Bags of Bran


God and anger
July 5, 2013, 11:43 pm
Filed under: Biography

I recently preached on Psalm 15 and remarked that if we fail to live up to the expectations delineated there, God is angry with us. Given the current ecclesiastical climate, I got some furrowed brows, mostly from a younger generation.

One person asked me about justification: if we are positionally righteous in Christ, how could God ever be angry with us? [The reader will note that I am gratuitously using inclusive pronouns] I replied that God is always angered by sin, and obviously the types of sins mentioned in Psalm 15 would be worthy of His contempt. Does God demonstrate anger toward justified people? Yes, if you believe that people were justified the same way in both testaments. You would have to concede that God’s anger actually burned toward Moses’ excuse-making (Exodus 4:14) and rock-whacking (Deuteronomy 4:21). Furthermore, David understood it as such: “slow to anger” does not mean “immune from anger” (Psalm 27:9; 38:1; 86:15; 103:8; 145:8). Other references abound in the OT which you can look up for yourself.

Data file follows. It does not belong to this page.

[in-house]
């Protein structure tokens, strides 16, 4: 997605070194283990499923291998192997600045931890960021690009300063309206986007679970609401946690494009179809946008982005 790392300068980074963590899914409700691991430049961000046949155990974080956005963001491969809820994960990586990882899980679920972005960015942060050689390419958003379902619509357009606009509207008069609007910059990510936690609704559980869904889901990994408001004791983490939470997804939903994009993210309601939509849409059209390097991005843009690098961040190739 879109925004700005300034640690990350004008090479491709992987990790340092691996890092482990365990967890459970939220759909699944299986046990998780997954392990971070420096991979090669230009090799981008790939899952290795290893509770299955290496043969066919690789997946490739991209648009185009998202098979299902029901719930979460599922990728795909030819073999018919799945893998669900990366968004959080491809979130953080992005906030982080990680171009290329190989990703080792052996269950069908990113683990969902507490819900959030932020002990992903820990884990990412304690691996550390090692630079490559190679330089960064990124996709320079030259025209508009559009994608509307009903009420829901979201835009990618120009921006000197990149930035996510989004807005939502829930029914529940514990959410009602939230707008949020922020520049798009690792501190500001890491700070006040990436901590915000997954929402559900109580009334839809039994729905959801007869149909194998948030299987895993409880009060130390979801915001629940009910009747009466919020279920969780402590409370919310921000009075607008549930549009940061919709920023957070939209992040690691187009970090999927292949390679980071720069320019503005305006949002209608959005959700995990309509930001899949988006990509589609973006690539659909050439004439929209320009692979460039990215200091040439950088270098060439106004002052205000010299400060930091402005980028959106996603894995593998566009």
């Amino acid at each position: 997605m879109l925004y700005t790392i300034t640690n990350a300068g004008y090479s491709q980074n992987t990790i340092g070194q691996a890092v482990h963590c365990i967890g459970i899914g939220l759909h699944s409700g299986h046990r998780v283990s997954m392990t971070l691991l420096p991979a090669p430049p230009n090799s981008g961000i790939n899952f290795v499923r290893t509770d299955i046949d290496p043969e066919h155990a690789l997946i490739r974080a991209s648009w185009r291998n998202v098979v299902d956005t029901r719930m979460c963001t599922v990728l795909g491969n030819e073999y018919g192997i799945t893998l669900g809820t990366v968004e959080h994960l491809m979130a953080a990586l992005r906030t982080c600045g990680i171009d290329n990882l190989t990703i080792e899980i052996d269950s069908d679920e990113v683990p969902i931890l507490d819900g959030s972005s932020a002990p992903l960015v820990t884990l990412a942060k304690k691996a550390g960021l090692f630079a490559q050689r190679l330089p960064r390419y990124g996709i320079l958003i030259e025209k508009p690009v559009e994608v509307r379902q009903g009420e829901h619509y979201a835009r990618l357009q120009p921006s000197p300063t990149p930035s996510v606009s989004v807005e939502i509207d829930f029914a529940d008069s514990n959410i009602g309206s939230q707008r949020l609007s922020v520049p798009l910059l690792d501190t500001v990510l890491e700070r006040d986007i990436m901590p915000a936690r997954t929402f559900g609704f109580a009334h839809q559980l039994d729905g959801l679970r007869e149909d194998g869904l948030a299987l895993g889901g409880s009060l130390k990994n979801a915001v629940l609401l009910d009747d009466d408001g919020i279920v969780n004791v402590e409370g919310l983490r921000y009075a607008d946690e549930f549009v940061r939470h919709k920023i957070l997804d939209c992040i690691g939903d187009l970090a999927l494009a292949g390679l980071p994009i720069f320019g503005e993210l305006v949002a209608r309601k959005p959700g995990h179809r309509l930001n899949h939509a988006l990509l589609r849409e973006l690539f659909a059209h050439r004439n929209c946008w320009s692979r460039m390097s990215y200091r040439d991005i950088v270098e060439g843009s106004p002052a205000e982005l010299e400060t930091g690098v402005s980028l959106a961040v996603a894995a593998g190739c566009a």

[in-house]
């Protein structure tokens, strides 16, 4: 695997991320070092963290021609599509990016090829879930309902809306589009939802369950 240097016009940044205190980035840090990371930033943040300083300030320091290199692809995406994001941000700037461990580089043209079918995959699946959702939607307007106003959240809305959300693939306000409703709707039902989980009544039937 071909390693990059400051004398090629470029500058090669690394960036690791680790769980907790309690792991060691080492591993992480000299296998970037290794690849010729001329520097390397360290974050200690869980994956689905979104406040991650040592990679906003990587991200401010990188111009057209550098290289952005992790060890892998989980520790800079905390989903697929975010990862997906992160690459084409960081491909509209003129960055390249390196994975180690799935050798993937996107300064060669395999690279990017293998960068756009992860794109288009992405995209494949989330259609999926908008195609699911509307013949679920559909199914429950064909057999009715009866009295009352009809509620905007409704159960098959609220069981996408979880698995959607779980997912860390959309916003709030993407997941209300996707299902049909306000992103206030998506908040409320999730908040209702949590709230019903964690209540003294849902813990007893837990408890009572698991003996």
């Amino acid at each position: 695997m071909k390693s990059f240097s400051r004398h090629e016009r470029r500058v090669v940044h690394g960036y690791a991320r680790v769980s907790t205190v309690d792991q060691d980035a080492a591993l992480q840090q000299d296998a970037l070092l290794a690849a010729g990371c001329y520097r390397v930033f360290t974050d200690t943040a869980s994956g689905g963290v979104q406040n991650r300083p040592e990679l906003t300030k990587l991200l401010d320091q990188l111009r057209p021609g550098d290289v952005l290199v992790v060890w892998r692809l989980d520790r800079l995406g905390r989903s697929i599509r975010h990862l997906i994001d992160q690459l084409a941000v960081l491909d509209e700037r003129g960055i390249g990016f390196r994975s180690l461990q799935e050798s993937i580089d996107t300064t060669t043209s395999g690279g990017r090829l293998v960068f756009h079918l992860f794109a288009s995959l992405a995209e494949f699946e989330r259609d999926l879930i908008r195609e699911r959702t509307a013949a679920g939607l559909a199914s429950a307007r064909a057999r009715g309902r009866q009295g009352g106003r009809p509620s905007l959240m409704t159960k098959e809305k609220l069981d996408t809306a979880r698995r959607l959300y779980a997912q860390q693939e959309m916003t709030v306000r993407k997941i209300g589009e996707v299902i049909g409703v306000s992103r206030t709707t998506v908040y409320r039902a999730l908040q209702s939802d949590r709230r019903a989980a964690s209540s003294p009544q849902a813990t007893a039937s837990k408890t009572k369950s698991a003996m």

Distinguish anger from wrath and it makes sense. Banish pictures of courtrooms and judges, and imagine instead a family where the father watches his son deliberately disobey. The anger the father feels is not going to be retributive anger, but restorative. It will be mixed with love for the son, and will result in chastisement, as the KJV so melodiously puts it (Hebrews 12:4-15). Things are not right: they are not as they should be. Ought the father rejoice in such circumstances? The son ought to know better, ought to do better, and yet has done thus.

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